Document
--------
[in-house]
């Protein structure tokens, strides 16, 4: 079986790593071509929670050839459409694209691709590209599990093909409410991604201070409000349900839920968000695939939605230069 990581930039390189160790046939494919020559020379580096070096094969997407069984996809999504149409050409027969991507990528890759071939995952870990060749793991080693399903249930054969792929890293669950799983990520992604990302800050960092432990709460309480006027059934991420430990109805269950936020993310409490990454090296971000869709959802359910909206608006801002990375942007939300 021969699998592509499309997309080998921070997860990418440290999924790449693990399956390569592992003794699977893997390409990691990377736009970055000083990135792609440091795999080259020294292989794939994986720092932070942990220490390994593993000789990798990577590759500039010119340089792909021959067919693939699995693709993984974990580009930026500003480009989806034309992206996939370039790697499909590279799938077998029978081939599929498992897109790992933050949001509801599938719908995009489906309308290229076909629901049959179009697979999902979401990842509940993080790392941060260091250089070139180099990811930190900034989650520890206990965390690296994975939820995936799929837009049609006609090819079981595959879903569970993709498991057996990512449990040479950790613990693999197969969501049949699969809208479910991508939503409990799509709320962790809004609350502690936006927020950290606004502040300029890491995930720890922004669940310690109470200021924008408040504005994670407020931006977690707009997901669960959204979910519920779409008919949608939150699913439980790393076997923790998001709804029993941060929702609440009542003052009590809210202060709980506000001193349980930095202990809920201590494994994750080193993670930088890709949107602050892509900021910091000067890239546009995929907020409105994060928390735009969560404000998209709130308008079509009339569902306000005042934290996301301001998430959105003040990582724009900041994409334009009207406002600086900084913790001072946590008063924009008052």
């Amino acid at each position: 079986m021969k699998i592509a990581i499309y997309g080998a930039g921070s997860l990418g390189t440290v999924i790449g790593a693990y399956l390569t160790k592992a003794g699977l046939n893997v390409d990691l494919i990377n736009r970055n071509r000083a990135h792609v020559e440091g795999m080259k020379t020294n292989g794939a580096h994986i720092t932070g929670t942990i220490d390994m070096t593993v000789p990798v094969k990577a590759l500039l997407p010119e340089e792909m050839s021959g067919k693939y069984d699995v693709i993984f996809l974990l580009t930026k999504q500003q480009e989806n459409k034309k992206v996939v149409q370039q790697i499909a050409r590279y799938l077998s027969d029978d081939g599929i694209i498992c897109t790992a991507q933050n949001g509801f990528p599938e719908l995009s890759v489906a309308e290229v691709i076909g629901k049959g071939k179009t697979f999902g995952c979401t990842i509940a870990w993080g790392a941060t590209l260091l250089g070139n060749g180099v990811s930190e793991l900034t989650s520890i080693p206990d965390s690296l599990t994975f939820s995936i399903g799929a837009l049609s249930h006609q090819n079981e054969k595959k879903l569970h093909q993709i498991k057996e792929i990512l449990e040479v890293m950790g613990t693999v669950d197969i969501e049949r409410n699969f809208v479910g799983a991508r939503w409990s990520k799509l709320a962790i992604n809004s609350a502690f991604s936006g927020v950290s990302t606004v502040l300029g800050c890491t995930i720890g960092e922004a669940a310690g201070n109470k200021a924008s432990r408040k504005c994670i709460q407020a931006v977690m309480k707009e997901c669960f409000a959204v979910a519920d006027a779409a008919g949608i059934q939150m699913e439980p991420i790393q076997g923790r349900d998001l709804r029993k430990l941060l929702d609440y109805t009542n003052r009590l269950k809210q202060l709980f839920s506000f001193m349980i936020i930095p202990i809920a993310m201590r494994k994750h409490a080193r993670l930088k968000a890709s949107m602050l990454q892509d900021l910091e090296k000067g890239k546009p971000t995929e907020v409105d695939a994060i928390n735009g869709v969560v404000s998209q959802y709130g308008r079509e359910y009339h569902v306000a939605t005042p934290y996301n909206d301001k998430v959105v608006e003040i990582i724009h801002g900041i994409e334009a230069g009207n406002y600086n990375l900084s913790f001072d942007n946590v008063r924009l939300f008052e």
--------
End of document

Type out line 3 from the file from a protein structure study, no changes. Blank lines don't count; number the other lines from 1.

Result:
């Amino acid at each position: 079986m021969k699998i592509a990581i499309y997309g080998a930039g921070s997860l990418g390189t440290v999924i790449g790593a693990y399956l390569t160790k592992a003794g699977l046939n893997v390409d990691l494919i990377n736009r970055n071509r000083a990135h792609v020559e440091g795999m080259k020379t020294n292989g794939a580096h994986i720092t932070g929670t942990i220490d390994m070096t593993v000789p990798v094969k990577a590759l500039l997407p010119e340089e792909m050839s021959g067919k693939y069984d699995v693709i993984f996809l974990l580009t930026k999504q500003q480009e989806n459409k034309k992206v996939v149409q370039q790697i499909a050409r590279y799938l077998s027969d029978d081939g599929i694209i498992c897109t790992a991507q933050n949001g509801f990528p599938e719908l995009s890759v489906a309308e290229v691709i076909g629901k049959g071939k179009t697979f999902g995952c979401t990842i509940a870990w993080g790392a941060t590209l260091l250089g070139n060749g180099v990811s930190e793991l900034t989650s520890i080693p206990d965390s690296l599990t994975f939820s995936i399903g799929a837009l049609s249930h006609q090819n079981e054969k595959k879903l569970h093909q993709i498991k057996e792929i990512l449990e040479v890293m950790g613990t693999v669950d197969i969501e049949r409410n699969f809208v479910g799983a991508r939503w409990s990520k799509l709320a962790i992604n809004s609350a502690f991604s936006g927020v950290s990302t606004v502040l300029g800050c890491t995930i720890g960092e922004a669940a310690g201070n109470k200021a924008s432990r408040k504005c994670i709460q407020a931006v977690m309480k707009e997901c669960f409000a959204v979910a519920d006027a779409a008919g949608i059934q939150m699913e439980p991420i790393q076997g923790r349900d998001l709804r029993k430990l941060l929702d609440y109805t009542n003052r009590l269950k809210q202060l709980f839920s506000f001193m349980i936020i930095p202990i809920a993310m201590r494994k994750h409490a080193r993670l930088k968000a890709s949107m602050l990454q892509d900021l910091e090296k000067g890239k546009p971000t995929e907020v409105d695939a994060i928390n735009g869709v969560v404000s998209q959802y709130g308008r079509e359910y009339h569902v306000a939605t005042p934290y996301n909206d301001k998430v959105v608006e003040i990582i724009h801002g900041i994409e334009a230069g009207n406002y600086n990375l900084s913790f001072d942007n946590v008063r924009l939300f008052e």